The Temple’s structure and ministry is based upon the theme of twelve, the twelve signs of the Zodiac, and our ministry is divided into twelve basic areas. Each is ruled not only by the sign, but an archetypal function. While the Temple works with spirits who have made themselves known to fulfill these functions, in the public sphere we simply refer to them by their function and title. This allows individual Witches to work with their own spirits and deities who fulfill these roles in their practice when doing individual work, and grants the flexibility of putting the techniques to good use, but not having to ascribe to any particular pantheon to partake in the magickal work.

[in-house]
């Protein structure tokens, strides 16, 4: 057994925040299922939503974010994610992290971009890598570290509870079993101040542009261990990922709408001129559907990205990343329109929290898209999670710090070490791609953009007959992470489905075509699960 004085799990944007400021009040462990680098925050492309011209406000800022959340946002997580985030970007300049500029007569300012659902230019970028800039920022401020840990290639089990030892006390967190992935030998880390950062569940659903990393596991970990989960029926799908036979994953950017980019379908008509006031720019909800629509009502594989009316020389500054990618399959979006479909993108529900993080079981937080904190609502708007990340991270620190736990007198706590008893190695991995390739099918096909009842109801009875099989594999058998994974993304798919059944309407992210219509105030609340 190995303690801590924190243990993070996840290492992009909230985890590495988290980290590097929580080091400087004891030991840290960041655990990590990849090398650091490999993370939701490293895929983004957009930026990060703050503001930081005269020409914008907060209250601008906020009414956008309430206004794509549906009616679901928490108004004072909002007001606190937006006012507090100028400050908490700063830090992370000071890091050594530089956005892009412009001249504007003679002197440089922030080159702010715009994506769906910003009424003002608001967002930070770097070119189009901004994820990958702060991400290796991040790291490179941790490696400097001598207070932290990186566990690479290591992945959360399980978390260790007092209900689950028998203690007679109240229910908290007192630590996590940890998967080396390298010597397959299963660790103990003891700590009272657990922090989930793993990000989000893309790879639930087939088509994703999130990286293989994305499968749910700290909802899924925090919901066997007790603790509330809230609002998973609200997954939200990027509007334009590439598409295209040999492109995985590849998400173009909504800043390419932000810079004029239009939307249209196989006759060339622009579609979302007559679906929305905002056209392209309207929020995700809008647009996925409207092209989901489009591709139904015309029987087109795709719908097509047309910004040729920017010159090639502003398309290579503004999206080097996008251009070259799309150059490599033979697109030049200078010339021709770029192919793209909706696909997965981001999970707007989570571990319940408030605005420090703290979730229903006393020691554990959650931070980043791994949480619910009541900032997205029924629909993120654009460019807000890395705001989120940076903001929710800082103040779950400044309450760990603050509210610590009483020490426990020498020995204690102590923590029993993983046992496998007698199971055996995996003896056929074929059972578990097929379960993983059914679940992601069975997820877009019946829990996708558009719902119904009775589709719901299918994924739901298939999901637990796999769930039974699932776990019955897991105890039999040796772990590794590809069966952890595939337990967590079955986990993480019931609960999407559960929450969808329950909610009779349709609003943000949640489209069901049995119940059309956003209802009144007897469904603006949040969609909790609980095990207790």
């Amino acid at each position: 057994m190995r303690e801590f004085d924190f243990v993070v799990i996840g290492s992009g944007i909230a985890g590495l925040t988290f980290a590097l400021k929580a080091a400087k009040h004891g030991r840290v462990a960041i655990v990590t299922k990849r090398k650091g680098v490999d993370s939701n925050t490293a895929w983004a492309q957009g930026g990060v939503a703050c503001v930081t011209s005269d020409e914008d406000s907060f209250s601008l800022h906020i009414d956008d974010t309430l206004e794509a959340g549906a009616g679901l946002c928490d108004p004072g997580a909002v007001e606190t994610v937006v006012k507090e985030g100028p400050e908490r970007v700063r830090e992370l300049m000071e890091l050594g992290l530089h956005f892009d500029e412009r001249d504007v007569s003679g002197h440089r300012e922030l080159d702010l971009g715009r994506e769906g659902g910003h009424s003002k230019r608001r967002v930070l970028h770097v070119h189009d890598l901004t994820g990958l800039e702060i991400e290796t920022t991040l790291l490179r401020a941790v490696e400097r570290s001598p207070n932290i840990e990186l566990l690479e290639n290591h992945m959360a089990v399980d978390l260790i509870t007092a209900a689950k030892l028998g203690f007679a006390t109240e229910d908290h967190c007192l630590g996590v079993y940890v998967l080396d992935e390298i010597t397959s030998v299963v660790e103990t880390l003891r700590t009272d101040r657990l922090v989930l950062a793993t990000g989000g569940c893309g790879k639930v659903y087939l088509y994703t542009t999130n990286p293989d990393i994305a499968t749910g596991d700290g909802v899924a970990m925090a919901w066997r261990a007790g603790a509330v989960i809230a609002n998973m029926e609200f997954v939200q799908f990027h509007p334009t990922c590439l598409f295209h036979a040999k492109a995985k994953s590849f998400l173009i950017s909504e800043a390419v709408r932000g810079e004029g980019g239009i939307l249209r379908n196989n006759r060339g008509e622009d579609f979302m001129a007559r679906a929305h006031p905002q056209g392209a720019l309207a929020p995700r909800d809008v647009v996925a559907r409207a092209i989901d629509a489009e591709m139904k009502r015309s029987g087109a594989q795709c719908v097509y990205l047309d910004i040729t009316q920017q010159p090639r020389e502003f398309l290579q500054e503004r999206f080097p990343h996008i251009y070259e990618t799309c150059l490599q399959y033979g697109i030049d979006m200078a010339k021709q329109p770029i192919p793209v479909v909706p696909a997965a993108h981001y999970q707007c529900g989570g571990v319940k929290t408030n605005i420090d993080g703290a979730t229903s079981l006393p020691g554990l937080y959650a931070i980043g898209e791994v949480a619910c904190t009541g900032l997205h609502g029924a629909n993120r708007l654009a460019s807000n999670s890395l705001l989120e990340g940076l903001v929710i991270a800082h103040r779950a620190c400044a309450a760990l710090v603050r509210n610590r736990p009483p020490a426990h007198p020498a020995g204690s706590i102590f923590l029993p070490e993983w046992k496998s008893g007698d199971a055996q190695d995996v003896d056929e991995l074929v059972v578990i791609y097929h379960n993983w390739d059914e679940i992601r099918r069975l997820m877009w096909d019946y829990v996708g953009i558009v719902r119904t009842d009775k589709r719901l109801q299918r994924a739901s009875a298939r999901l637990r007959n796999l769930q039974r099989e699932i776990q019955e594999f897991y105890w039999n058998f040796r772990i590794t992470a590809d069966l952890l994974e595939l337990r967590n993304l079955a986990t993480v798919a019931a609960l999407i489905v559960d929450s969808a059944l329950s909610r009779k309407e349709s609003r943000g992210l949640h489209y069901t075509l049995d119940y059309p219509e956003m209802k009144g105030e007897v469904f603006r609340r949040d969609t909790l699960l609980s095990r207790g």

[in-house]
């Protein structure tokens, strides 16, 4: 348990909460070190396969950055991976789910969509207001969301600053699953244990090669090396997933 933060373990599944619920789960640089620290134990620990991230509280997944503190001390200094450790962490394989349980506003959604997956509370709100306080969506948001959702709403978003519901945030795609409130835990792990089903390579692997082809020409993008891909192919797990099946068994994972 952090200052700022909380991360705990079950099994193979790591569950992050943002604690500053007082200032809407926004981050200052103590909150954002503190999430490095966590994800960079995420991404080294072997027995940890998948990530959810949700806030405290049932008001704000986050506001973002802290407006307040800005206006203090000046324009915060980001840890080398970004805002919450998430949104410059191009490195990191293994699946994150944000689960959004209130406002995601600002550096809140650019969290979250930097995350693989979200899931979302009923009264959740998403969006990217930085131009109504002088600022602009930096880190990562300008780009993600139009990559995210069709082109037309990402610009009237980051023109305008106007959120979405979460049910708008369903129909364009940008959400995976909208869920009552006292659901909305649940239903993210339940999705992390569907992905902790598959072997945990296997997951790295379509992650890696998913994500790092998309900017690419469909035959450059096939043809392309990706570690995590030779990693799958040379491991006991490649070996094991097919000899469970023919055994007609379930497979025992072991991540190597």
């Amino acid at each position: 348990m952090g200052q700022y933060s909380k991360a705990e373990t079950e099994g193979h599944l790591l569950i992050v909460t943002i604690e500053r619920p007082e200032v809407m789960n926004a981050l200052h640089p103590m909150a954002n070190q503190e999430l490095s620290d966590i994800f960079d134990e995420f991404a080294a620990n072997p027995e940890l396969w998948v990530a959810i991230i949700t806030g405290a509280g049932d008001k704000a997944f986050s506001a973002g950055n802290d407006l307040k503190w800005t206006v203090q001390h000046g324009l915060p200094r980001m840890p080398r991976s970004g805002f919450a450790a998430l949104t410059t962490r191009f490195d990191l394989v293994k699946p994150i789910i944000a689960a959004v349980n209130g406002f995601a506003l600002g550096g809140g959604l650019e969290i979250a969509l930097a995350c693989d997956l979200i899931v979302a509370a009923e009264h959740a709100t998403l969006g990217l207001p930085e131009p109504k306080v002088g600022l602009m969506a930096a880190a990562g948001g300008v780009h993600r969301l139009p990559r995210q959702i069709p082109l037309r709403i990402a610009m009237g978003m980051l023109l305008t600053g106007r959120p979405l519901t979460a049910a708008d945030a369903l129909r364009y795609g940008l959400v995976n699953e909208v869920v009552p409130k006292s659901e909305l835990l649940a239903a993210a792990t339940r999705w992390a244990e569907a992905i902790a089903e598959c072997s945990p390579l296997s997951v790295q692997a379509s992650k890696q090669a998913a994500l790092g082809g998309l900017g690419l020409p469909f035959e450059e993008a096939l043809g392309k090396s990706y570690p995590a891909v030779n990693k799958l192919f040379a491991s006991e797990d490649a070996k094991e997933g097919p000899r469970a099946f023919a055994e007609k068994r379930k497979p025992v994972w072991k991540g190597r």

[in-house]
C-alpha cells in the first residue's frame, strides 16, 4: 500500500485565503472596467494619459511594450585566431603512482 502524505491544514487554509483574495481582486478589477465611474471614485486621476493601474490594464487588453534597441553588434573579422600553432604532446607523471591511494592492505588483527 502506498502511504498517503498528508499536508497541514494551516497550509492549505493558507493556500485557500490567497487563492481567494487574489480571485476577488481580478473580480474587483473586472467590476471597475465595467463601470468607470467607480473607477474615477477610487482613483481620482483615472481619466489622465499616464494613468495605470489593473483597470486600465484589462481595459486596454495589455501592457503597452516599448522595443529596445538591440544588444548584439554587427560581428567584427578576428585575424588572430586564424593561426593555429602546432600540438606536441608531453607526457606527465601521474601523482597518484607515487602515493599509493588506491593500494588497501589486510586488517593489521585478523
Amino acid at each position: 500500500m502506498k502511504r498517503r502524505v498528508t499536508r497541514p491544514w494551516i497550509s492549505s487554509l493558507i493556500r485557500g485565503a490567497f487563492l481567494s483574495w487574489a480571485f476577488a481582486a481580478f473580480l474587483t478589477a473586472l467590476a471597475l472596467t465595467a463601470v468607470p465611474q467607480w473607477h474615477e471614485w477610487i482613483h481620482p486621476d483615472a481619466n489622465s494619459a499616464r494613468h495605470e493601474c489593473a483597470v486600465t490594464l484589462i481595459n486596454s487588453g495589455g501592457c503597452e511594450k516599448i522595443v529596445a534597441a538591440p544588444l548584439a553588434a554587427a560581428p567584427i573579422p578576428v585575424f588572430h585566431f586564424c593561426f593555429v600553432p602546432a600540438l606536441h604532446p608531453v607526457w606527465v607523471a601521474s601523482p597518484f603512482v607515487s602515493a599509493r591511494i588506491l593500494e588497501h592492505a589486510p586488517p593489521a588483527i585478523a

The ritual revealed to me is a vision work on the twelve godforms, and each vision helps us process the energy of the coming year. Working much like the theory of progressed astrology charts where each day from birth equal a year in the life of the person, each day in this ritual will equate with one zodiac month in our tropical zodiac calendar. While at Samhain we often divine with the ancestors, asking questions about our future, this is less of a question and answer session, and more of a big picture of the spiritual themes in our life as the year unfolds. We start with the Mother on Mother’s Night, whether you choose to start the work on the eve before or on solstice day, and continues the pattern for twelve days.